Amphibians Physical examination

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Amphibians
Physical Examination
Handling Concerns-Amphibian Skin
 Permeable
 Moistened, powder-free
gloves should be used to
protect the amphibian’s
skin from trauma and the
handler from secreted
toxins.
-nicotine
-cleaning supplies
 Delicate
 Secretion
Nicotine Toxicity
Tadpole and hypercapnic challenge
-Brain stem: ventilation
-Surfacing frequency
Systemic vasodilation
Melanocyte Activation
http://www.puregreen.com.au
Handler Concerns
Scratches and bites
Infectious disease
Toxic secretions:
-Irritant
-Hallucinogens
-Vasoconstrictors
-Neurotoxin
Toxin Uses
For people:
-Weapon (poison dart frogs)
-Pharmacology (pain killers, psychoactive)
For the animal:
-Defense
(unpalatable,
paralysis)
Toxins
Aposematism and mimicry
Curious Dogs
-Symptoms: foaming mouths, shaking,
vomiting, diarrhea
Derived from:
-Diet
-Alkaloid manufacture
http://www.gilroydispatch.com
Handling-PE
 Before handling, observe the amphibian’s body condition and color,
posture, skin condition, movement and activity level, respiratory
effort, and response to stimuli.
 A brief but thorough examination of the eyes, nares, and conjunctiva
is easily made using an ophthalmoscope or slit lamp.
 The oral cavity, including the back of the soft palate where only a
thin layer of tissue separates the buccal cavity from the eye, can be
observed after opening the mouth with a thin piece of waterproof
paper or plastic card.
 An accurate weight can be determined with minimal handling. It is
essential for dosing but tends to be variable depending on hydration,
feeding, and urine volume
Amphibians
 These animals have
a very delicate and
sensitive epidermis
and mucous
covering skin.
 Handle only if
needed and use wet
hands.
 Picture to right is
how most toads are
handled
Frogs
 However, it’s not as
easy as it looks,
Frogs are extremely
slippery.
 Larger frogs may be
held by the back legs
if the body is
supported.
Handling-Restraint
Caudata Goals:
-Support and comfort
-Netting
-MS-222
-Avoid tail and gills
http://aqualandpetsplus.com/Amphibian,%20Salamander.htm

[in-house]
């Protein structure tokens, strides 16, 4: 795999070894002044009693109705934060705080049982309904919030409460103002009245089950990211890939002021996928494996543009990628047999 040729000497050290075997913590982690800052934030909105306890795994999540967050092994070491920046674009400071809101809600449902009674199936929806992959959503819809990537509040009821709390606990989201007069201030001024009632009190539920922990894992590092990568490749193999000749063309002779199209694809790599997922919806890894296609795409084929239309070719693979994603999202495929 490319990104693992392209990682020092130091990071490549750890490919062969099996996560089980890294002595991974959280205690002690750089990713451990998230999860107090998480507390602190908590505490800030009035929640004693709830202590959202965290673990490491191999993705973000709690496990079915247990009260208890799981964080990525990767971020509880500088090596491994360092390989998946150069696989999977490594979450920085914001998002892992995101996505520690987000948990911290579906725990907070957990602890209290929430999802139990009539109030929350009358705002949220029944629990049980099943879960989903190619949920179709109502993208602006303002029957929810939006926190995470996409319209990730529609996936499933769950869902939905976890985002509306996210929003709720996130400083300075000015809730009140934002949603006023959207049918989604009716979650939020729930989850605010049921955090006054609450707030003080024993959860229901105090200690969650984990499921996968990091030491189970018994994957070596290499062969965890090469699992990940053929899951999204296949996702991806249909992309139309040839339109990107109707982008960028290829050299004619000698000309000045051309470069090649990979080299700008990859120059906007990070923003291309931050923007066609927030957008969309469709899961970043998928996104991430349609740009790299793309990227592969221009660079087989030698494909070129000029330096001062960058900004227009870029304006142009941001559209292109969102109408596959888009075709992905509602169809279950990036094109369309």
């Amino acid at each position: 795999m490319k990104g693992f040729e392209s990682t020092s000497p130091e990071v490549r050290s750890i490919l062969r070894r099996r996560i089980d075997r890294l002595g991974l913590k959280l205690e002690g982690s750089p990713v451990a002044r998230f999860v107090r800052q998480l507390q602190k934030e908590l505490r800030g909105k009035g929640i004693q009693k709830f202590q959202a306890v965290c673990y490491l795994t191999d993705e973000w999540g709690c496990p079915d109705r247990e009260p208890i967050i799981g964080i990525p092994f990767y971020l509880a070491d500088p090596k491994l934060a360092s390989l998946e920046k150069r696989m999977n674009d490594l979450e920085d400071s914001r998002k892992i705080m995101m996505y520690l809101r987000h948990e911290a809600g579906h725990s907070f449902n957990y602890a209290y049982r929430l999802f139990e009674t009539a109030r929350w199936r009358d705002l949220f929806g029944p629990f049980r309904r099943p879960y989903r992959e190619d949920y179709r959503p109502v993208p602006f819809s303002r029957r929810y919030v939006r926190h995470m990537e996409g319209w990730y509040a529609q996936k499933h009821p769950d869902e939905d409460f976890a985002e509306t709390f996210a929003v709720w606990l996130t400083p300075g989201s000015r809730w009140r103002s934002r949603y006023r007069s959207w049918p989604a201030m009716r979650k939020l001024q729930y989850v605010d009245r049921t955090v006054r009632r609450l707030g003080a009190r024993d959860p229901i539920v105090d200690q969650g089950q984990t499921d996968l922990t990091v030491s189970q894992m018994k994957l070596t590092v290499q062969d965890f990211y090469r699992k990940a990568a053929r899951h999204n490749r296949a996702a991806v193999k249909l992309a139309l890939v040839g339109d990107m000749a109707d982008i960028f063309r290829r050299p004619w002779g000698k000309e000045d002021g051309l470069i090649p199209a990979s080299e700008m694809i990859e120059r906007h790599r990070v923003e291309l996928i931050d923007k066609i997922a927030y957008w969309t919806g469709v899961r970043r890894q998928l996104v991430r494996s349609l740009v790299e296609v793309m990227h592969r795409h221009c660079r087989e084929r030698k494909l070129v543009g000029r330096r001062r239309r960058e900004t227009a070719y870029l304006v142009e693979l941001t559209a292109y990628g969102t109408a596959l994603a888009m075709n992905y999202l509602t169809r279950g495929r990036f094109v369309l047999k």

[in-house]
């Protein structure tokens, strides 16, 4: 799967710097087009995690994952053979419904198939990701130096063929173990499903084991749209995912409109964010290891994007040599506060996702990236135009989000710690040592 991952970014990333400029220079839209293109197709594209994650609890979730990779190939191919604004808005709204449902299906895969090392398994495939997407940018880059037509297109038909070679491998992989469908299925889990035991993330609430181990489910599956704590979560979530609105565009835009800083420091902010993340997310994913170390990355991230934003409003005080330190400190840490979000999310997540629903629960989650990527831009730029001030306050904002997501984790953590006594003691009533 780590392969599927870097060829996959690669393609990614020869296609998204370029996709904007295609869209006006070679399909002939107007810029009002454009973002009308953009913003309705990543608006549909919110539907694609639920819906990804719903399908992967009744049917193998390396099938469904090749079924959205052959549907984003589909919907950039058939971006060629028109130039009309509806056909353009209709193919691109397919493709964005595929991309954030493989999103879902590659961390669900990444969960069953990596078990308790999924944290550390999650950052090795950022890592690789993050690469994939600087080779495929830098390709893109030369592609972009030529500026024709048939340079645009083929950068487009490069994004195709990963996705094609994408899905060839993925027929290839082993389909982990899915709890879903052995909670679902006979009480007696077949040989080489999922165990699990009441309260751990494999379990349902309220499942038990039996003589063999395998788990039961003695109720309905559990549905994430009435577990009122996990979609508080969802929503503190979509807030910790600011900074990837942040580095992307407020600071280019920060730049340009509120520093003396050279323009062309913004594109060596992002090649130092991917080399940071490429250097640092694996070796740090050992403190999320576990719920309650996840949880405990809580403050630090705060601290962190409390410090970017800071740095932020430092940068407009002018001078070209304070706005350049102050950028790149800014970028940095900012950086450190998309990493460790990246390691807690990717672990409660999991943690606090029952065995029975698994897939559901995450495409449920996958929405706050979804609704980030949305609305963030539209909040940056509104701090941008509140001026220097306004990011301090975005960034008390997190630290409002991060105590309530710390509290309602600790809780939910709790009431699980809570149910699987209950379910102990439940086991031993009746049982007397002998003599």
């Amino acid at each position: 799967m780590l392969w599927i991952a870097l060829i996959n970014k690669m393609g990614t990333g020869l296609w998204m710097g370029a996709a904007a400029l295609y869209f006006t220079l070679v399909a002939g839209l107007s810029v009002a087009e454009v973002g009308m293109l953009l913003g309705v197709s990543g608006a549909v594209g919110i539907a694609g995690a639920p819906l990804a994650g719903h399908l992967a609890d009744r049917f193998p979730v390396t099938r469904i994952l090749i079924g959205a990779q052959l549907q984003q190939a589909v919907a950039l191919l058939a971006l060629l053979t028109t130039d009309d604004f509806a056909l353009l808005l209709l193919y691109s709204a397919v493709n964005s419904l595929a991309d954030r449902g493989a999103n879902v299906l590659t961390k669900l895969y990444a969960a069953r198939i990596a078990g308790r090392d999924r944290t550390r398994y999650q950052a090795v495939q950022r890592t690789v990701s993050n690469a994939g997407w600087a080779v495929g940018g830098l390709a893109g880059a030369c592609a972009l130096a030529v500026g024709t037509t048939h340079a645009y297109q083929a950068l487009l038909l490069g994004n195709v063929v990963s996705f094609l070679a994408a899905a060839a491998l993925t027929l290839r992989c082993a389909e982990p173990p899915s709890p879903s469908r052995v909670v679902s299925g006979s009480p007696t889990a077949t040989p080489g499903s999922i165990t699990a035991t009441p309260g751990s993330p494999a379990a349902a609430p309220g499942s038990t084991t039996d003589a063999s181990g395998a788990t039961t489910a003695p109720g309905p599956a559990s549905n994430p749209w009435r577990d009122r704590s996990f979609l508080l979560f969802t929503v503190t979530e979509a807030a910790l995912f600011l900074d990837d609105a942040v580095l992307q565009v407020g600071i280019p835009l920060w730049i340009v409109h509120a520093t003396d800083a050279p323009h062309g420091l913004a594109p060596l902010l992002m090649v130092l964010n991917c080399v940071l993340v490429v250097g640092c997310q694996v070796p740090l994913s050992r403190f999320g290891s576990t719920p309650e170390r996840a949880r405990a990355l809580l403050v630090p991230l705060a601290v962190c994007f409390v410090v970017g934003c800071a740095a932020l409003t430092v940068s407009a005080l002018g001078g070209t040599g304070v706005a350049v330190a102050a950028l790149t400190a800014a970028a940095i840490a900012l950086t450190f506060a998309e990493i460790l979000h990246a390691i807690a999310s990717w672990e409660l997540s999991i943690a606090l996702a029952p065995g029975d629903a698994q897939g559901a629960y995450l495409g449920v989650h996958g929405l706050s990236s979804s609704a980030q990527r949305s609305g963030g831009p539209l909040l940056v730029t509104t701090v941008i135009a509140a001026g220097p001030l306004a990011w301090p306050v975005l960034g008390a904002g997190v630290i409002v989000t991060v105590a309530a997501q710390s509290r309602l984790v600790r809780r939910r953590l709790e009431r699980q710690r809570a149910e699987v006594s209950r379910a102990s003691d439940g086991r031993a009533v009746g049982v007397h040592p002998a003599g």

Handling-Restraint
Anura Goals:
-Support and comfort
-Netting
-MS-222
-Avoid kicking out
African clawed toads
- sharp claws, be careful
www.uwm.edu/Dept/EHSRM/ACP/MANUAL/Frog2.jpg
Chemical Restraint of Amphibians
 General anesthesia may be required to obtain a blood
sample or for surgical procedures such as fracture repair
or laparoscopic or exploratory surgery.
 Anesthesia can be achieved by using a bath of tricaine
methanesulfonate (MS-222, Argent Chemical
Laboratories, Redmond, WA USA).
 2 g of MS-222, 40 mL of 0.5 mol/L Na2HPO4, and 2L of
well-oxygenated enclosure water. This produces a 1 g/L
(0.1%) solution, which is often suitable for adult aquatic
amphibians.
 Induction of adult terrestrial species may require up to 3
g/L.5 larvae and some small adult amphibians can often
be anesthetized with as little as 0.2 g/L
Isoflurane/Lube/H2O
Page 232
 3.0 ml liquid Isoflurane
 1.5 ml water
 3.5 ml KY Jelly
Mix everything in a 10 ml
syringe and shaken
The resulting liquid is then
applied on the back of the
patient at a dose of 0.025
ml to 0.035 ml/g of body
weight
Sleeping toad
Venipuncture on Frogs and Toads
 There is a sub-Q space for injections over entire
dorsal and ventral aspect.
 Unless animal is large enough to have visible
veins, blood is collected from the heart. The
sternum is pushed to one side and blood is
collected with a 22-26 g needle.
 Never use alcohol for disinfecting the site of the
venipuncture. Use diluted 2% chloroxylenol
 Location for venipuncture performance, read
page 234-235
Abdominal vein
Femoral vein
Sub-Lingual vein
Medication bath (TO)
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